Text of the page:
For a more career-centred example, let us consider Doja Cat’s recent interactions with fans on Twitter. With 55 million monthly listeners on Spotify, Doja Cat is currently ranked as the ninth most streamed artist on the platform. Despite being one of the most successful women in an extremely competitive and sought-after industry, Doja Cat recently made a string of tweets announcing that she was ‘quitting’ music. Fans who waited outside of her hotel following a cancelled show, critiqued Doja Cat for not coming out to greet them. Among the string of twitter interactions that followed, Doja Cat said ‘this is f****** nightmare’ – seemingly referring to the aspects of the music industry she finds distressing. 


Doja Cat is neither the first, nor will she be the last, high profile figure to complain about certain parts of their job. Rightly or wrongly (I would argue wrongly, but that would be a feature in its own right), fame entails a certain lack of privacy. Being discussed online and in the tabloids is unpleasant, it is quite probably unethical, and unfortunately – if you wish to be a famous singer, actor or public figure – it is ‘part of the job.’ Kanye West called it a ‘violation’, Jennifer Lawrence said it was something she would ‘not make peace with,’ and Katy Perry aptly described fame as ‘a disgusting by-product’ of her chosen career path.


Fortunately, the downsides of most career paths are not quite so insidious – but downsides there will be. Long commutes, distance from family and friends, inflexible hours, the cost of abandoning a secondary passion are just some of the ways our passion projects might fall short of our expectations. Life’s lack of perfection is of course not reason enough to give up hope of any happiness at all, but the discourse around ‘chasing one’s passion’ places too much emphasis on the pleasure we derive from work. Of course, a job should provide sufficient funds for a good standard of living, and should itself not cause excessive amounts of stress or upset. However, work will not be and ought not to be the primary source of our happiness, pleasure, or fulfilment.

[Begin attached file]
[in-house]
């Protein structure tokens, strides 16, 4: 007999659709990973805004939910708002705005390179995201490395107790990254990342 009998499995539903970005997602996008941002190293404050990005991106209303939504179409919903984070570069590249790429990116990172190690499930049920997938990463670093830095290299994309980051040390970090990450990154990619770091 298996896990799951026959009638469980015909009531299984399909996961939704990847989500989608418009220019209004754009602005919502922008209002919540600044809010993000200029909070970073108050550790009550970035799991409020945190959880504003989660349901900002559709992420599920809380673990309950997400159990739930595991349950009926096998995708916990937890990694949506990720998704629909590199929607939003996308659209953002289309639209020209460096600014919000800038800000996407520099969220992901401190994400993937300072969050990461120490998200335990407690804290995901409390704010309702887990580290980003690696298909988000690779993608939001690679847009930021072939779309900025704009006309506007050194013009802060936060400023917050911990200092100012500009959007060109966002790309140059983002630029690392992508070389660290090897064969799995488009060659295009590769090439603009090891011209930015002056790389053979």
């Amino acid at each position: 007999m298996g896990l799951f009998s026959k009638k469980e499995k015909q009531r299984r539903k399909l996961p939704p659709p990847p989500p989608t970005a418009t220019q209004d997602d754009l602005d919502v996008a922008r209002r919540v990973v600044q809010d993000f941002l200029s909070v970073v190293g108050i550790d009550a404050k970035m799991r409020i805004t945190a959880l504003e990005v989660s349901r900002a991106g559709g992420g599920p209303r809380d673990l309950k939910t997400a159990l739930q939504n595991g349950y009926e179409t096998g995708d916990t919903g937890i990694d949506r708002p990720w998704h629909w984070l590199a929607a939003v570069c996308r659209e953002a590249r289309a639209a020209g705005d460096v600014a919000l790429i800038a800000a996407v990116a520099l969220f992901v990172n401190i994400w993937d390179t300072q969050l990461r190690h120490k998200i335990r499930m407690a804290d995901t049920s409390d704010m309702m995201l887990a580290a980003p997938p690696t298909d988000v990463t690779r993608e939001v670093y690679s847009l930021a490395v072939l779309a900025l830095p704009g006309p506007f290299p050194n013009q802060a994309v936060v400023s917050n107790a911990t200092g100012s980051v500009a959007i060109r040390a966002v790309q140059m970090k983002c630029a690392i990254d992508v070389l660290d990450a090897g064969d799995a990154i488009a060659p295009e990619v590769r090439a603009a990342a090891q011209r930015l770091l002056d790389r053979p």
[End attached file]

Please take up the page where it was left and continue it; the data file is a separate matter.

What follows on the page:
having the freedom to explore and develop your passions as a career, does not necessarily mean that you should.

Given that I am writing this in the paper of a top ten university, my advice here is notably slanted. As a well-educated, and predominantly middle-class demographic, university graduates have considerably more choice regarding their careers than most. If not pursuing your passion could land you a 50k-a-year job in a mid-level marketing company, you’re in an incomparable position to somebody whose qualifications allow them to choose between one minimum wage job and another. Ironically, it is usually those ‘last resort’ jobs that possess the necessary safety net to pursue their passions if they wish. To have had the time and stability to explore and develop passions, is a privilege many cannot afford. 


Nonetheless, having the freedom to explore and develop your passions as a career, does not necessarily mean that you should. The pursuit of novelty is an inescapable feature of modernity and if we are destined to live on the treadmill of consumption, perhaps the most radical thing we can do to ensure our own wellbeing is to accept the stability and comfort that a nine to five provides. 


Passions are important, but in recognising that they are transient, we can focus on pursuing them in our leisure time. Passions pursued as hobbies can be allowed to grow, change or flop with very little risk. Passions can evolve more freely when not attached to our careers, and perhaps this is the key to longer-term happiness.